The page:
FILE- In this undated image taken from video distributed Sunday, Aug. 14, 2016, an alleged Boko Haram soldier standing in front of a group of girls alleged to be some of the 276 abducted Chibok schoolgirls held since April 2014, in an unknown location.  Twenty-one of the Chibok schoolgirls kidnapped by Boko Haram Islamic extremists more than two years ago have been freed in negotiations, officials said Thursday, Oct. 13, 2016. Some 197 girls remain captive, though it is not known how many of them may have died. (Militant video/Site Institute via AP File)

FILE- In this undated image taken from video distributed Sunday, Aug. 14, 2016, an alleged Boko Haram soldier standing in front of a group of girls alleged to be some of the 276 abducted Chibok schoolgirls held since April 2014, in an unknown location. Twenty-one of the Chibok schoolgirls kidnapped by Boko Haram Islamic extremists more than two years ago have been freed in negotiations, officials said Thursday, Oct. 13, 2016. Some 197 girls remain captive, though it is not known how many of them may have died. (Militant video/Site Institute via AP File)

Chibok girls say ‘We won’t return’, in new Boko Haram video

 

Some of the school girls from Chibok, Borno State, North-East Nigeria have been seen in a new video on Monday, by Islamist militants Boko Haram on Monday, saying they won’t return to their parents since they lack nothing living with the terrorists.

The video shows at least 14 of the schoolgirls abducted from the northeast Nigerian town of Chibok in April 2014.

 At least three of the group were seen carrying babies. One of the students said: “We are the Chibok girls… . By the grace of Allah, we will not return to you.”

The AFP says the 20-minute-long video is the first since May last year when a woman claiming to be one of the 219 schoolgirls was seen holding a gun and also refusing to return to her parents.

 It was not clear when or where the latest message was recorded or whether those who appeared on camera were under duress. But the woman speaking, her face covered by a veil, said they had all been married by Boko Haram factional leader Abubakar Shekau.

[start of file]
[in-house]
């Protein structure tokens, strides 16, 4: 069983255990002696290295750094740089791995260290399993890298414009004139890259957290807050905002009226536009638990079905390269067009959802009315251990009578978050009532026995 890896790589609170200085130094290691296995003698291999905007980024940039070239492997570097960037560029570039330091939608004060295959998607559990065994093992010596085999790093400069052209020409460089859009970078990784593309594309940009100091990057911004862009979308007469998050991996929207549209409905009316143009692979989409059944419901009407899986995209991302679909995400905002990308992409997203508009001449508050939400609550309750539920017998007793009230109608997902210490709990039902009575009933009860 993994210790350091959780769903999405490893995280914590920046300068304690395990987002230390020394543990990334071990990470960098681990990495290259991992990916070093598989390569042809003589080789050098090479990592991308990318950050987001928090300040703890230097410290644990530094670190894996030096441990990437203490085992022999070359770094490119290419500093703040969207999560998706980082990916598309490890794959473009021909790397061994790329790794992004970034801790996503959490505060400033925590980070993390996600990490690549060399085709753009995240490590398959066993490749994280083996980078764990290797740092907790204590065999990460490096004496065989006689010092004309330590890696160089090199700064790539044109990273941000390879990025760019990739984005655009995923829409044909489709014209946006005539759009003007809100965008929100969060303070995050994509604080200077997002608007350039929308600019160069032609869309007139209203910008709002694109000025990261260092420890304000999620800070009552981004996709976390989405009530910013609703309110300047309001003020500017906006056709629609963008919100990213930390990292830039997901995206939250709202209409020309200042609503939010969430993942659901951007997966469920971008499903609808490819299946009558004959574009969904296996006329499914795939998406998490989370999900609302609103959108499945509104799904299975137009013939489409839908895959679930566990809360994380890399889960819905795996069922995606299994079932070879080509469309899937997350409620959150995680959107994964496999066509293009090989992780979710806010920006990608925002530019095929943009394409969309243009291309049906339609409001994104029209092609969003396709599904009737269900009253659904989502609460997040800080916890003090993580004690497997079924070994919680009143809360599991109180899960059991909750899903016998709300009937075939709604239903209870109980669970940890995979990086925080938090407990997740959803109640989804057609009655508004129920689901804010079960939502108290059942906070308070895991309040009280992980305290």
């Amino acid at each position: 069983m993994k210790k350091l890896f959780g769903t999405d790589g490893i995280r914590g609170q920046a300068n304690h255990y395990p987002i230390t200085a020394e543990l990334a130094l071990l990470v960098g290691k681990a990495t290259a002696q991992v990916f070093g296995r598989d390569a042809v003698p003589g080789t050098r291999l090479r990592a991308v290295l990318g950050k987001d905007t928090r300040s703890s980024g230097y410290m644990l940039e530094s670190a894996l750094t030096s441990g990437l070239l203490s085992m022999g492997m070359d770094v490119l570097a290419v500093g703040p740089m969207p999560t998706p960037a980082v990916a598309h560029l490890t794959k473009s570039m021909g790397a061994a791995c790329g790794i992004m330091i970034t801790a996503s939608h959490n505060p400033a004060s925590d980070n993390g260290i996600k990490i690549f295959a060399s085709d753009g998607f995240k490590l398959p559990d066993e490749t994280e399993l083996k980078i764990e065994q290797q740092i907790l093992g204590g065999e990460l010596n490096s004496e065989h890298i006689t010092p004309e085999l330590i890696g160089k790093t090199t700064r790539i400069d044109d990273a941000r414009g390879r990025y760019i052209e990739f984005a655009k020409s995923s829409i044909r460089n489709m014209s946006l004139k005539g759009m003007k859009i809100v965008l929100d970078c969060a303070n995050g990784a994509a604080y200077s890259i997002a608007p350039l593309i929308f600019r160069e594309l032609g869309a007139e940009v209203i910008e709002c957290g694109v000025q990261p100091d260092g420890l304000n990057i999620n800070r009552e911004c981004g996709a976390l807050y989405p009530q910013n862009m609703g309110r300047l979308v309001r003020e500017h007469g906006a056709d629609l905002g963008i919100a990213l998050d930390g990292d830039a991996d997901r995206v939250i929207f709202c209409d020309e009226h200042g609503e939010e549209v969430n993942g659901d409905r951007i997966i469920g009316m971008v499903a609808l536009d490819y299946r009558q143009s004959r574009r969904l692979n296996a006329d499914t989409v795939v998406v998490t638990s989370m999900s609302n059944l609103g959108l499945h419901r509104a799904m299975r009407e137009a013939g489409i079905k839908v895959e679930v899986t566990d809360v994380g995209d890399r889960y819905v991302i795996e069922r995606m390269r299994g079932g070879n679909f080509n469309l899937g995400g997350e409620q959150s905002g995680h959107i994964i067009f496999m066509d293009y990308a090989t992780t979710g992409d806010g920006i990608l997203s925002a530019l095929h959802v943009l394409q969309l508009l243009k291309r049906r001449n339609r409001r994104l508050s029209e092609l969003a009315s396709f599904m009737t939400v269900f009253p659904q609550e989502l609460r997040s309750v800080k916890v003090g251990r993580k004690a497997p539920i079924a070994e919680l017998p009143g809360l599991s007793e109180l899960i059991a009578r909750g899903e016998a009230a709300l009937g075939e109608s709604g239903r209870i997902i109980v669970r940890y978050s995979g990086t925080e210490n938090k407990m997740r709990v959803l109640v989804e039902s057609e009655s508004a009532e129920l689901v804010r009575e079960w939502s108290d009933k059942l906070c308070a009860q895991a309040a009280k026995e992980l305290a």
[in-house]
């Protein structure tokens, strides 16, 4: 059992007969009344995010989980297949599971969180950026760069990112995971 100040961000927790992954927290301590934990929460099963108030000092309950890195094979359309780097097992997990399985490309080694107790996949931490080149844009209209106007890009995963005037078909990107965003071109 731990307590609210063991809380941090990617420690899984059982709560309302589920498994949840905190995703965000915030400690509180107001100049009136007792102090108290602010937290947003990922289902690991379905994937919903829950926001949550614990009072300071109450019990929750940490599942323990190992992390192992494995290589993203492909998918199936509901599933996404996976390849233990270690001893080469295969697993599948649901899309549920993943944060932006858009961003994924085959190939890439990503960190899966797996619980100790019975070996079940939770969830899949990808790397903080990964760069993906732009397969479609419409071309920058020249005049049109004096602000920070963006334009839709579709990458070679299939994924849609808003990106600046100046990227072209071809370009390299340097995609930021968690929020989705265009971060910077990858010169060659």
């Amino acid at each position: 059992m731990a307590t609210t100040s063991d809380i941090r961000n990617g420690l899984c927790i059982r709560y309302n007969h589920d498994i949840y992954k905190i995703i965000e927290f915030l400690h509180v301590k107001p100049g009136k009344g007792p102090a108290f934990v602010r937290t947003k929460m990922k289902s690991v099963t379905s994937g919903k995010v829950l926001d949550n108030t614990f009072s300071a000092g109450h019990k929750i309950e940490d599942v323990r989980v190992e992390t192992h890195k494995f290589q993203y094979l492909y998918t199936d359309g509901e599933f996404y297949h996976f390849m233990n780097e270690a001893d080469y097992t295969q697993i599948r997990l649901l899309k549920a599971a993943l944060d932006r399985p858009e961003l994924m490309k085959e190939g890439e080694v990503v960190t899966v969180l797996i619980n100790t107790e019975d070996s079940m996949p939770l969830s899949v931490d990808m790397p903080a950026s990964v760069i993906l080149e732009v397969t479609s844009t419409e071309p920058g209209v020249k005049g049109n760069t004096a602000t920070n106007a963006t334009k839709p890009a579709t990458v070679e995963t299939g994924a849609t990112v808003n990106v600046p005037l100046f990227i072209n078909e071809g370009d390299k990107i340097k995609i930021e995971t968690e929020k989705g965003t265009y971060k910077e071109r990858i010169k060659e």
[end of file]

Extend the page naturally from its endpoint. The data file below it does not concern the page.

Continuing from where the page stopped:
“We live in comfort. He provides us with everything. We lack nothing,” she added. Shekau is also seen in the video, firing a heavy machine gun and making a 13-minute-long sermon.

The jihadists seized 276 students from the Government Girls Secondary School in the mostly Christian town in Borno state on April 14, 2014, triggering global condemnation. Fifty-nine of them managed to escape in the hours that followed.

A total of 107 girls have now been either found, rescued or released as part of government negotiations with the Islamic State group affiliate. On January 4, the Nigerian army said it had rescued one of the girls’ classmates in the remote Pulka region of Borno, near the border with Cameroon.

The Chibok abductees are among thousands of women, girls and boys kidnapped during the conflict, which began in 2009 and has killed at least 20,000 people and displaced more than 2.6 million.

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Editorial Chief, Nigerian Bureau

Kings UBA is a Nigerian journalist and writer. I have reported for major local and international news organisations. I write satire. In 2017, I started contributing stories primarily to Discover Africa News Network. I can be reached on editorkingsuba@gmail.com. I currently manage Discover Africa News social media handles

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